Related symptoms:

  • Intellectual disability
  • Generalized hypotonia
  • Cataract
  • Flexion contracture
  • Feeding difficulties


SOURCES: OMIM MENDELIAN

More info about MUSCULAR DYSTROPHY-DYSTROGLYCANOPATHY (CONGENITAL WITH BRAIN AND EYE ANOMALIES), TYPE A, 6; MDDGA6

Congenital muscular dystrophy-dystroglycanopathy with brain and eye anomalies (type A) is an autosomal recessive disorder with characteristic brain and eye malformations, profound mental retardation, and congenital muscular dystrophy. The phenotype includes the alternative clinical designation Walker-Warburg syndrome (WWS), which is associated with death in infancy. The disorder represents the most severe end of a phenotypic spectrum of similar disorders resulting from defective glycosylation of alpha-dystroglycan (DAG1), collectively known as 'dystroglycanopathies' (summary by Geis et al., 2013 and Riemersma et al., 2015).For a general phenotypic description and a discussion of genetic heterogeneity of muscular dystrophy-dystroglycanopathy type A, see MDDGA1 (OMIM ).

MUSCULAR DYSTROPHY-DYSTROGLYCANOPATHY (CONGENITAL WITH BRAIN AND EYE ANOMALIES), TYPE A, 9; MDDGA9 Is also known as walker-warburg syndrome or muscle-eye brain disease, dag1-related

Related symptoms:

  • Intellectual disability
  • Global developmental delay
  • Generalized hypotonia
  • Muscular hypotonia
  • Cataract


SOURCES: OMIM MENDELIAN

More info about MUSCULAR DYSTROPHY-DYSTROGLYCANOPATHY (CONGENITAL WITH BRAIN AND EYE ANOMALIES), TYPE A, 9; MDDGA9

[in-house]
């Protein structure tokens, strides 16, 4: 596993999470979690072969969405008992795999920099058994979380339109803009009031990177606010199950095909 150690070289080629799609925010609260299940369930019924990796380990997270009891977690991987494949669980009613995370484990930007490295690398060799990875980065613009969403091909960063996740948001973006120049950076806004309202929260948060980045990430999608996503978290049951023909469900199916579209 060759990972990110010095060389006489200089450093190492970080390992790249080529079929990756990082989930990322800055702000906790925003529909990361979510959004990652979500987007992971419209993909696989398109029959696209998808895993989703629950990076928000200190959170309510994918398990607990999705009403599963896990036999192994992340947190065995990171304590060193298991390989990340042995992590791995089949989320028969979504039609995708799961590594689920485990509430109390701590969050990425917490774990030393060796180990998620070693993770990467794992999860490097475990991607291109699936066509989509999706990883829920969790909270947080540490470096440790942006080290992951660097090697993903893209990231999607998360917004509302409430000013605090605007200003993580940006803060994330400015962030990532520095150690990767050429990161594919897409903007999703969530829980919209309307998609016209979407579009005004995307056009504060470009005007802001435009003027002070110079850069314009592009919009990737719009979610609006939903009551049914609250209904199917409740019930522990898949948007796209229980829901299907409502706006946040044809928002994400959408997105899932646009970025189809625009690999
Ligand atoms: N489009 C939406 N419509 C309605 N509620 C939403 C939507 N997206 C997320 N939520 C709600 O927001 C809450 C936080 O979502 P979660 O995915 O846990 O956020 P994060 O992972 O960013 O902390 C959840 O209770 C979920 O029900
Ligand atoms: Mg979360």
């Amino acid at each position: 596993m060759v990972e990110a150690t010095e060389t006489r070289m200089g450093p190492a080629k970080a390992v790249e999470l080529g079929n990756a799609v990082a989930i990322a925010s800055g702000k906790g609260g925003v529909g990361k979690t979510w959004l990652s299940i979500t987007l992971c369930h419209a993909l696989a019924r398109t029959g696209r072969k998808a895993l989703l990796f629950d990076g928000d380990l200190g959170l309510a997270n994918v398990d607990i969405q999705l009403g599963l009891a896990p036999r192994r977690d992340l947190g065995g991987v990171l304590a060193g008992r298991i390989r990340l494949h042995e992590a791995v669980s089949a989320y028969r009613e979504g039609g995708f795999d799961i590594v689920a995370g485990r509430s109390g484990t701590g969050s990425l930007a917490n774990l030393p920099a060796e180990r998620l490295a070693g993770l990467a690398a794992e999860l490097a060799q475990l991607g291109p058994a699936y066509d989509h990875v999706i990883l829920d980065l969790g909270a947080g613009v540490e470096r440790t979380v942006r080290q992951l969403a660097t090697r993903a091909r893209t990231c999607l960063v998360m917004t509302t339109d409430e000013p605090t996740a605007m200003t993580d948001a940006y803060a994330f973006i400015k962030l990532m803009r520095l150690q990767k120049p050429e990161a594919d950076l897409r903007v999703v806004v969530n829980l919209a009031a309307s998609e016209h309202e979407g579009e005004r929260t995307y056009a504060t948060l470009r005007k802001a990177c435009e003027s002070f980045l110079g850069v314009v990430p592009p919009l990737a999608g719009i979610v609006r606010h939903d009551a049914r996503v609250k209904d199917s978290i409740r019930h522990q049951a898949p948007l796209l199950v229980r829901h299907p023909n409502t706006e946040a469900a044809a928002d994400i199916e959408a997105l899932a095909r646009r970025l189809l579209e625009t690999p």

Other less relevant matches:

Macrocephaly refers to an abnormally enlarged head inclusive of the scalp, cranial bones, and intracranial contents. Macrocephaly may be due to megalencephaly (true enlargement of the brain parenchyma), and the 2 terms are often used interchangeably in the genetic literature (reviews by Olney, 2007 and Williams et al., 2008). Autosomal recessive macrocephaly/megalencephaly syndrome is characterized by an enlarged cranium apparent at birth or in early childhood. Affected individuals have intellectual disability and may have dysmorphic facial features resulting from the macrocephaly (summary by Alfaiz et al., 2014).

Related symptoms:

  • Intellectual disability
  • Seizures
  • Global developmental delay
  • Abnormal facial shape
  • Cognitive impairment


SOURCES: MESH OMIM MENDELIAN

More info about MACROCEPHALY/MEGALENCEPHALY SYNDROME, AUTOSOMAL RECESSIVE; MGCPH